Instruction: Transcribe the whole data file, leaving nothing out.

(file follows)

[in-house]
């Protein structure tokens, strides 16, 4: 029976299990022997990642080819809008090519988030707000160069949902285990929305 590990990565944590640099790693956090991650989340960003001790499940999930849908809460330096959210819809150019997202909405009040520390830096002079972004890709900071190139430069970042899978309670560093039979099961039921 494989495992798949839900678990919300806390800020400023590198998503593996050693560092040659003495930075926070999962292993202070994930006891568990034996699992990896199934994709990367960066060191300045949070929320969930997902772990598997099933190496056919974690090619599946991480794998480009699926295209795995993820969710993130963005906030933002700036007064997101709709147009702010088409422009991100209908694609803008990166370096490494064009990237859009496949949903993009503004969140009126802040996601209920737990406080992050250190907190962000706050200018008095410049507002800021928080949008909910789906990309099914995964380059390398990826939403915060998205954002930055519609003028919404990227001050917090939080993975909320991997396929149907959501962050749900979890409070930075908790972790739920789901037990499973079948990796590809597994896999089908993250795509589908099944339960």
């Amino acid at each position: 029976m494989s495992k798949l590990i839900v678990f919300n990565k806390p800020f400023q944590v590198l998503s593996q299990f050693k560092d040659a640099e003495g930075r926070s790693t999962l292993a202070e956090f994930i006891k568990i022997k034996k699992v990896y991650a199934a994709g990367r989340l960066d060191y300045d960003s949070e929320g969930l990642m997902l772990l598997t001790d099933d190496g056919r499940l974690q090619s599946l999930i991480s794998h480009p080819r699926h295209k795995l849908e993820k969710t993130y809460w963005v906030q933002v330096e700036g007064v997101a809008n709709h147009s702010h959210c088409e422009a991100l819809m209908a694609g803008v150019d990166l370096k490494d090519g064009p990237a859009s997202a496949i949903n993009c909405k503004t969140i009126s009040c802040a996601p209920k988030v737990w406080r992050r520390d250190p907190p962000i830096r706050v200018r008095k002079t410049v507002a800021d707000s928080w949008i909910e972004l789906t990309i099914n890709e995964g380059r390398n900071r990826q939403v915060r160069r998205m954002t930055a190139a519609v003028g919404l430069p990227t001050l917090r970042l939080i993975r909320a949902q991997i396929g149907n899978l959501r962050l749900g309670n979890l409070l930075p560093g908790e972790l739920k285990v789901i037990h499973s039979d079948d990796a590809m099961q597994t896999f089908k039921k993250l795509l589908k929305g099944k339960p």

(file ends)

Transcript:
[in-house]
């Protein structure tokens, strides 16, 4: 029976299990022997990642080819809008090519988030707000160069949902285990929305 590990990565944590640099790693956090991650989340960003001790499940999930849908809460330096959210819809150019997202909405009040520390830096002079972004890709900071190139430069970042899978309670560093039979099961039921 494989495992798949839900678990919300806390800020400023590198998503593996050693560092040659003495930075926070999962292993202070994930006891568990034996699992990896199934994709990367960066060191300045949070929320969930997902772990598997099933190496056919974690090619599946991480794998480009699926295209795995993820969710993130963005906030933002700036007064997101709709147009702010088409422009991100209908694609803008990166370096490494064009990237859009496949949903993009503004969140009126802040996601209920737990406080992050250190907190962000706050200018008095410049507002800021928080949008909910789906990309099914995964380059390398990826939403915060998205954002930055519609003028919404990227001050917090939080993975909320991997396929149907959501962050749900979890409070930075908790972790739920789901037990499973079948990796590809597994896999089908993250795509589908099944339960």
């Amino acid at each position: 029976m494989s495992k798949l590990i839900v678990f919300n990565k806390p800020f400023q944590v590198l998503s593996q299990f050693k560092d040659a640099e003495g930075r926070s790693t999962l292993a202070e956090f994930i006891k568990i022997k034996k699992v990896y991650a199934a994709g990367r989340l960066d060191y300045d960003s949070e929320g969930l990642m997902l772990l598997t001790d099933d190496g056919r499940l974690q090619s599946l999930i991480s794998h480009p080819r699926h295209k795995l849908e993820k969710t993130y809460w963005v906030q933002v330096e700036g007064v997101a809008n709709h147009s702010h959210c088409e422009a991100l819809m209908a694609g803008v150019d990166l370096k490494d090519g064009p990237a859009s997202a496949i949903n993009c909405k503004t969140i009126s009040c802040a996601p209920k988030v737990w406080r992050r520390d250190p907190p962000i830096r706050v200018r008095k002079t410049v507002a800021d707000s928080w949008i909910e972004l789906t990309i099914n890709e995964g380059r390398n900071r990826q939403v915060r160069r998205m954002t930055a190139a519609v003028g919404l430069p990227t001050l917090r970042l939080i993975r909320a949902q991997i396929g149907n899978l959501r962050l749900g309670n979890l409070l930075p560093g908790e972790l739920k285990v789901i037990h499973s039979d079948d990796a590809m099961q597994t896999f089908k039921k993250l795509l589908k929305g099944k339960p």